Saturday, December 16, 2006
The howling wind
We heard there was a storm coming -- with winds of fifty miles an hour. Lots of storms here gust to fifty, but when fifty is sustained, that can mean trees down and power lines lying on pavement, crackling, and the like.
One of the venerable pseudo-cypresses framing the front of the Library was shoved over, and had to be cut up ignominiously and hauled away in a dump truck. Houses and parked cards in various areas were serving as resting places for trees both large and small. One man died when his pickup hit a patch of black ice; three experienced climbers have disappeared on Mt. Hood, and sixty people can't find them. A catamaran has washed ashore upside down, and bodies are appearing on the beaches. So it's been kind of a rough week here.
As I was driving home from work during some of the worst of all this, I saw three explosions of blue light against the black sky, and the neighborhoods around me went dark. I drove the twelve miles to our place through rain and an unaccustomed lack of illuminated windows. Even the country mall and its usually brilliantly lit gas station were out cold. Nothing glittered except for the headlamps of other cars.
As I reached our place, I found, at last, some light -- for Beloved had got out the candles and lit the kerosene lamps.
These lamps were passed down from my grandmother's mother. They're no-nonsense nineteenth century lamps, with a fluted glass base sweeping up to a champagne-glass shaped reservoir, a brass fitting for the wick and chimney, and the tall chimney itself. Regal in bearing, these lamps can keep a room fairly well lit. Thanks to the wood stove and the lamps, we had dinner, hot cocoa, and a good book. It was almost a let-down to have the power come back on just as we were going to bed. What had been a romantic interlude ended in a clock frantically flashing "12:00 -- 12:00 -- 12:00 -- ."
Snow did not come down to the valley floor, as they say, but it has dusted all through the hills amid the upper elevations look like a winter scene from a New Hampshire calendar.
This morning I had a kitchen frenzy, making creamed sweet potatoes, whole wheat onion-garlic bread, steamed beets with honey and vinegar, mixed vegetables with Jerusalem artichokes, and veggie soup with garlic blossoms (from the freezer).
There was a hard freeze, and the roofs in the neighborhood were all white. This meant that the chard, bitter in warmer weather, would be edible, so I hopped out to the garden, you see, and one thing led to another.
After all that cooking, the weather moderated, and I felt a yen to go fishing. I pulled out the kayak and drove over to the reservoir. No one there, as is usual this winter. This place had been popular over the last decade or so, winter as well as summer, or even more so in winter, as it's known the trout will bite here in the cold, when they seem sulky elsewhere. But not as many have been stocked in the lake as in the past, and the regular season was so poor that all the men have either gone elsewhere or hung up their rods, leaving it to one old madwoman in her little cockleshell and about fifteen cormorants.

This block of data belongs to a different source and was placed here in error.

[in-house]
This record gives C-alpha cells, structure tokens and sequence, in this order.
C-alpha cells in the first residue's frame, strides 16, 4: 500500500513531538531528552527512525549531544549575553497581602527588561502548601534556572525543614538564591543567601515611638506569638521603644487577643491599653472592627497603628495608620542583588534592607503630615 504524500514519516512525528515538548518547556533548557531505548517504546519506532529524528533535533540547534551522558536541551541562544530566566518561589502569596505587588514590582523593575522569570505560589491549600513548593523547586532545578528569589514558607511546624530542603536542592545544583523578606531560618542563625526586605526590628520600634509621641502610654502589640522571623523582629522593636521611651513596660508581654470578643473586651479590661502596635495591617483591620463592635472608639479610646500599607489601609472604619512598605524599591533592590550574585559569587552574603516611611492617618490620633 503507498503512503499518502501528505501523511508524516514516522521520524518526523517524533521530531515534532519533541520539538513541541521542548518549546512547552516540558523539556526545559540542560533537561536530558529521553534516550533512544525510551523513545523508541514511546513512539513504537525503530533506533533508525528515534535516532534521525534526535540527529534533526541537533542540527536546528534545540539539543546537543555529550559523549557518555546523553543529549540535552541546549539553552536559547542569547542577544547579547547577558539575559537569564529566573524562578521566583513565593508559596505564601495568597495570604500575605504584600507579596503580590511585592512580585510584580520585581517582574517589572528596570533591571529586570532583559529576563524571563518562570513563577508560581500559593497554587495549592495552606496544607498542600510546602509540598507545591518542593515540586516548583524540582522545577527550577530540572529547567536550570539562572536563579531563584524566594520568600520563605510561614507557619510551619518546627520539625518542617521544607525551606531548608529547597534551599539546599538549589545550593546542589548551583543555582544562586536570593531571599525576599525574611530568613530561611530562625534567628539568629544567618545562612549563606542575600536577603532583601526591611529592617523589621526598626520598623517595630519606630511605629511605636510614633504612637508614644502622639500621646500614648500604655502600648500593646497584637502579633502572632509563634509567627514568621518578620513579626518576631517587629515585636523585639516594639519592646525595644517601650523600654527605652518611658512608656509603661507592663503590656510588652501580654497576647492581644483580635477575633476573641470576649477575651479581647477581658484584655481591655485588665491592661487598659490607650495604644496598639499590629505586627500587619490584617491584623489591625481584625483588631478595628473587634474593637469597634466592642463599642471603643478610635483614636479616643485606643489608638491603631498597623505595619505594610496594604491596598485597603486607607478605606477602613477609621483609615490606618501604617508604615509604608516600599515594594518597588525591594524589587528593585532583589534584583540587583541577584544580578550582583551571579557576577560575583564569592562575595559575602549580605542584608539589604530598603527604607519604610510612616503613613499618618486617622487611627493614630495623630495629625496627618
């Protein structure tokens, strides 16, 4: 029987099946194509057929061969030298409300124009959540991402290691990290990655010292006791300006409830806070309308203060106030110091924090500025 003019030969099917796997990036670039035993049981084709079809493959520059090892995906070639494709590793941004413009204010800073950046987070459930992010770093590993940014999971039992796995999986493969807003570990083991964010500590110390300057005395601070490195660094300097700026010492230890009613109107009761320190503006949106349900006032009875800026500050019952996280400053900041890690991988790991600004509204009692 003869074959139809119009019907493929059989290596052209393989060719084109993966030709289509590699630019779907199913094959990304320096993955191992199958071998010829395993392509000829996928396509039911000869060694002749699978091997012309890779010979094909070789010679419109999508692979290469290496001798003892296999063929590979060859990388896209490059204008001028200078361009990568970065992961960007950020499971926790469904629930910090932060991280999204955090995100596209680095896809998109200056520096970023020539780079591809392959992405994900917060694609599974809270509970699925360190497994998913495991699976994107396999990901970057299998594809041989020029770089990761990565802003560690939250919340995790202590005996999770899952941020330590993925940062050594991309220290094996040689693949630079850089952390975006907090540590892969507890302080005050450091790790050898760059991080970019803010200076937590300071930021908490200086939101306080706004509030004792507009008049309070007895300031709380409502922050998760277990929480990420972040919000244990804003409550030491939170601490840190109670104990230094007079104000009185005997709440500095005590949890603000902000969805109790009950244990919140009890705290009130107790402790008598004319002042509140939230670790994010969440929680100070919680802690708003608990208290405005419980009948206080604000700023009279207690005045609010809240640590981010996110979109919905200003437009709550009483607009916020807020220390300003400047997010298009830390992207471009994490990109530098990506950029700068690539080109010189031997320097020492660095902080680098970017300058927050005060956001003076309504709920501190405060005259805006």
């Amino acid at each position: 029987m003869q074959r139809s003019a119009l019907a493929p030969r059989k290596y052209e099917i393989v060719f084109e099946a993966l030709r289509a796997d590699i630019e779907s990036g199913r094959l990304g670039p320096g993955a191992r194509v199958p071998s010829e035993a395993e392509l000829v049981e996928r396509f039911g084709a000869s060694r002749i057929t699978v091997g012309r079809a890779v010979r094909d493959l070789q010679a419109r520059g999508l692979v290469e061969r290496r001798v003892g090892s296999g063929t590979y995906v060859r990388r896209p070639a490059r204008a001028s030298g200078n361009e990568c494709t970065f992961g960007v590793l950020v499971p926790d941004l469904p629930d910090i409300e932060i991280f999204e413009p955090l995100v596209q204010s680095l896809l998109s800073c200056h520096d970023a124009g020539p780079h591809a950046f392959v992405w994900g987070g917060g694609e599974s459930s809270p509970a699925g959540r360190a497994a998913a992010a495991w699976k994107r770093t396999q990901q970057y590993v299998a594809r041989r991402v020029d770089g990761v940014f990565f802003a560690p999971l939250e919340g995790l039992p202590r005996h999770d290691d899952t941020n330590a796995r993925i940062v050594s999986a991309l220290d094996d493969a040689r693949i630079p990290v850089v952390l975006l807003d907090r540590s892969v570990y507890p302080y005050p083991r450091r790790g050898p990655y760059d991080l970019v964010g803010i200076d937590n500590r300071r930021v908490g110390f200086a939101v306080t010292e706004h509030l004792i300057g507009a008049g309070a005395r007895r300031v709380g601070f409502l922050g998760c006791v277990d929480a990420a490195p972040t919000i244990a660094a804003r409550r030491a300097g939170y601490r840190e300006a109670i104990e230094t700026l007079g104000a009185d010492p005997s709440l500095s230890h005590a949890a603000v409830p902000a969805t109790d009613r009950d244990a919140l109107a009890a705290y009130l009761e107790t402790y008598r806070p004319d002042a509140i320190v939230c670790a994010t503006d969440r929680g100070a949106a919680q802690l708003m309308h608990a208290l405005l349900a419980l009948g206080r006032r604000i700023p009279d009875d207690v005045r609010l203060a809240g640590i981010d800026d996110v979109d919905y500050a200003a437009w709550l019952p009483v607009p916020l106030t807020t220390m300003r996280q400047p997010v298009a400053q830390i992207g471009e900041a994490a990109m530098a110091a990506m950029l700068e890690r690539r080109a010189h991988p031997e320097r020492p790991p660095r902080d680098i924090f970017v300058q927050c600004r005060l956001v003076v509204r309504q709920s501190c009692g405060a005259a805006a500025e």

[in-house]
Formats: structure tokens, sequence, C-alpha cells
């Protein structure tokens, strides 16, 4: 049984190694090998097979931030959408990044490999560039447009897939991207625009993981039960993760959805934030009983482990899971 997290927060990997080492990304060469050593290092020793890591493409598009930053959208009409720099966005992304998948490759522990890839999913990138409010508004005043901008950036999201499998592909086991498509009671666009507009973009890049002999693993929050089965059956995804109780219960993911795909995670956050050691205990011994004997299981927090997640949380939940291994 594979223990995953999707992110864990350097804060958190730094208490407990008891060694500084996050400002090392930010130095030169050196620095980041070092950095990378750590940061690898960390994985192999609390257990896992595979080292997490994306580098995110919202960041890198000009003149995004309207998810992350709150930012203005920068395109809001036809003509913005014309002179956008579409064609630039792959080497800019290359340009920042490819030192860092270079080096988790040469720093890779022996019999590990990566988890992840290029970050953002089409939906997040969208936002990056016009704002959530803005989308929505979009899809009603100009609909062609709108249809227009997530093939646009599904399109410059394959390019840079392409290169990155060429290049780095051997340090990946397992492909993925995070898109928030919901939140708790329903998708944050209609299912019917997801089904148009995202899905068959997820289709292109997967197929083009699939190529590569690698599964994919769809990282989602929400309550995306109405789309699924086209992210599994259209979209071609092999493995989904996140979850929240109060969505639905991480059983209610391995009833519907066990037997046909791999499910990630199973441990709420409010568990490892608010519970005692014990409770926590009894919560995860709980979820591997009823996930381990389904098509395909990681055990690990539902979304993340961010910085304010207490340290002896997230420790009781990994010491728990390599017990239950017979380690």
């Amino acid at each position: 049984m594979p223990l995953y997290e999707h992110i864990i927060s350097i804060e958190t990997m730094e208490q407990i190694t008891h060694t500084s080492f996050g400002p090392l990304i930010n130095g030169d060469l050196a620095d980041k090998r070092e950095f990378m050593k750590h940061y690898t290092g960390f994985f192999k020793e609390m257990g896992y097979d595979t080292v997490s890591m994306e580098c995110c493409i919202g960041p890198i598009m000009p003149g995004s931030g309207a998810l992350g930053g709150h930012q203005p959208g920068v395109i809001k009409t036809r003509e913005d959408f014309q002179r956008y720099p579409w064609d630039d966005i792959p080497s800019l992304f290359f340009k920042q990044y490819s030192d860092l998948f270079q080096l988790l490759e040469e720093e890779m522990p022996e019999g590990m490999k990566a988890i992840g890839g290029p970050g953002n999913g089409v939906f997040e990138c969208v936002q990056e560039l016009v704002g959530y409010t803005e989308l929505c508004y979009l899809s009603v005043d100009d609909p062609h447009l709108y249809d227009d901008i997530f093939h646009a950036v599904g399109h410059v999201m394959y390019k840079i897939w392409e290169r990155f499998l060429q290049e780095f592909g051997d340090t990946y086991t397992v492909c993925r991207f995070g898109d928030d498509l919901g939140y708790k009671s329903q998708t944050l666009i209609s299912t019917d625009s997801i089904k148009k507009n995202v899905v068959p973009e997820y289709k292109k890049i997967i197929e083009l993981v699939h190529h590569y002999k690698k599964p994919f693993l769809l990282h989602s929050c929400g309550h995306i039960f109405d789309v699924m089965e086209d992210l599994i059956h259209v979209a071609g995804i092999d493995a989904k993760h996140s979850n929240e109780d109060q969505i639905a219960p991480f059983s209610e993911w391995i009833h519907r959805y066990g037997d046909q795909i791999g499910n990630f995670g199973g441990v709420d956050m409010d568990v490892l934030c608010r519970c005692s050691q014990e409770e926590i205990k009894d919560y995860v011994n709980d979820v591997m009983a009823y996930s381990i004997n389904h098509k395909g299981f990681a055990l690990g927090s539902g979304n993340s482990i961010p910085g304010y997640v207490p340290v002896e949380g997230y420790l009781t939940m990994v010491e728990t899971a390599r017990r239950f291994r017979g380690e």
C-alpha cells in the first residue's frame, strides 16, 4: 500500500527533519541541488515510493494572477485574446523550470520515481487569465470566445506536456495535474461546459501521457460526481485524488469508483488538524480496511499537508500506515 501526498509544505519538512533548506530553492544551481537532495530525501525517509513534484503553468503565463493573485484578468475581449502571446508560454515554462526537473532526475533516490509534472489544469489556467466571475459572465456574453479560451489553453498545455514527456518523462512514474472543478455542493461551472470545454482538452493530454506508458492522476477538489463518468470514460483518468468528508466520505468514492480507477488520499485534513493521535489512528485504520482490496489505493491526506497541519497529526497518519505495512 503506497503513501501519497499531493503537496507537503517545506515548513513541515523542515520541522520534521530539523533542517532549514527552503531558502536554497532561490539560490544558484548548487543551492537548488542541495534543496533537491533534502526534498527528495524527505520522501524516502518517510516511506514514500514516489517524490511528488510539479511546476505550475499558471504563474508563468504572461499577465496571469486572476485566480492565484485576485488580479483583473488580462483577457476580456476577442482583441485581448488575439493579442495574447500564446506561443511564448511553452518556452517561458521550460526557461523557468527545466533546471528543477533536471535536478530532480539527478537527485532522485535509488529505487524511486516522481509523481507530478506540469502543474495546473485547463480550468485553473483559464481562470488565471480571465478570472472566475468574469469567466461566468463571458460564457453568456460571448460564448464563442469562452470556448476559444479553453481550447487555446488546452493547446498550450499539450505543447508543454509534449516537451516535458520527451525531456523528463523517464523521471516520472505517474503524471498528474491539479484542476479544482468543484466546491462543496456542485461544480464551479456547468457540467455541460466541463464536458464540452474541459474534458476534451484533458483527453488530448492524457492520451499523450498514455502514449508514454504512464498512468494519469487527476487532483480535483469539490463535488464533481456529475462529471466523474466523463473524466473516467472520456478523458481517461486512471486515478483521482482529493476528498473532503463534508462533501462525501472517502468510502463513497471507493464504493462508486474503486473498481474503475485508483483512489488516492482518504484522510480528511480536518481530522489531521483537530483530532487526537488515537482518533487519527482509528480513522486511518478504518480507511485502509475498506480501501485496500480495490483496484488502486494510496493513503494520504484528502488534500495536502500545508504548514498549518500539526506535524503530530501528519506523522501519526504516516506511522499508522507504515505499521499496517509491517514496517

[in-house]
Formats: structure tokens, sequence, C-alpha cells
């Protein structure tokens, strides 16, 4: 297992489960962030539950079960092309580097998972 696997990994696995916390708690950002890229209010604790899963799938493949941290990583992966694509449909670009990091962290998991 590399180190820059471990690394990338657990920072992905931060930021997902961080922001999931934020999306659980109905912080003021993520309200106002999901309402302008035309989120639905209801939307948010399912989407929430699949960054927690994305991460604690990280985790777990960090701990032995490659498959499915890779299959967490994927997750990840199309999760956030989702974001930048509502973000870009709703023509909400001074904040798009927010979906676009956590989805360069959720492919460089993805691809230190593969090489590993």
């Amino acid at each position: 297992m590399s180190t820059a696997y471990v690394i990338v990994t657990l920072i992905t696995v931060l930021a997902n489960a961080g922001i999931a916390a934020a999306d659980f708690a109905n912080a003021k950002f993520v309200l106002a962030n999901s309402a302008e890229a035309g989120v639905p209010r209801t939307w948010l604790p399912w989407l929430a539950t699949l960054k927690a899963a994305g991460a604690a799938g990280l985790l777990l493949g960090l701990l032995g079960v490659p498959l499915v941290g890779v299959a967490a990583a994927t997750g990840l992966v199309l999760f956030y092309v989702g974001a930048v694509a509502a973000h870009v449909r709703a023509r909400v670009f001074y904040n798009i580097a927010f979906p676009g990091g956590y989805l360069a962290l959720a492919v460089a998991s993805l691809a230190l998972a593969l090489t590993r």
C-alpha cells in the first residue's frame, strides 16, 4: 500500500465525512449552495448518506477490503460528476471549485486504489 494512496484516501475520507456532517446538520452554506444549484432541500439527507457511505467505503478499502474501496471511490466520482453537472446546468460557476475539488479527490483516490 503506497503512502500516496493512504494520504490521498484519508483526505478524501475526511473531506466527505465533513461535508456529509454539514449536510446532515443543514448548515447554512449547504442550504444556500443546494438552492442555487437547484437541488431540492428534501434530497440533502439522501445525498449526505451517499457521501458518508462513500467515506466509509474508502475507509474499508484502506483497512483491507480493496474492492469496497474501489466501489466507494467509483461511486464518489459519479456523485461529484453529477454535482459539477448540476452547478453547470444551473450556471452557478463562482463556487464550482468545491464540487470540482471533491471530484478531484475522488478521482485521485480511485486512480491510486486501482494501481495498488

We're not complaining.
The bite was on, and the trout, as has been usual for the last few weeks, have been heavy holdovers, fish that have survived the motorboats and sonar over the last couple of years. They have lots of fight in them, too, as they no longer remember the hatchery, and the cold water holds more oxygen in it than in warmer seasons.
The surrounding hills were all white with snow, and the sky was quilted over with that thick, dirty cotton that says "snow coming." There was a biting northeast wind, against which I was well muffled, and a heavy swell running from the other end of the water. Sunward, the swells glittered wanly; elsewhere there seemed little difference between light and shadow. Cormorants dove, then popped up elsewhere, fixing me with their unblinking stares.
I had to divide my attention between the trout, who were certainly active, and the wind, which drove me toward the dam at a spanking pace. I might hook a trout and start reeling, only to find myself too close to shore, and then switch to paddles and make for open water over the grey peaks and troughs, almost shipping water, towing the fish behind me.
When I had had enough, or about an hour and a half, of this fun, I put in to the boat ramp, packed everything away, used the jiffy johnny, which was actually invitingly warm out of the wind, and went down to the boat basin for a glance around. The rich people's boats live here, lonesomely gathered together, clanking against their moorings, the wind howling through the stays, unvisited by their owners for months at a stretch. No one was home but a handful of gulls and some fifteen cormorants, sulking in a row along the breakwater.
One of them turned his head to run an appraising eye over me, then dismissed me with a bird's equivalent of a shrug. The others didn't bother to look.
It was a place where one has no name.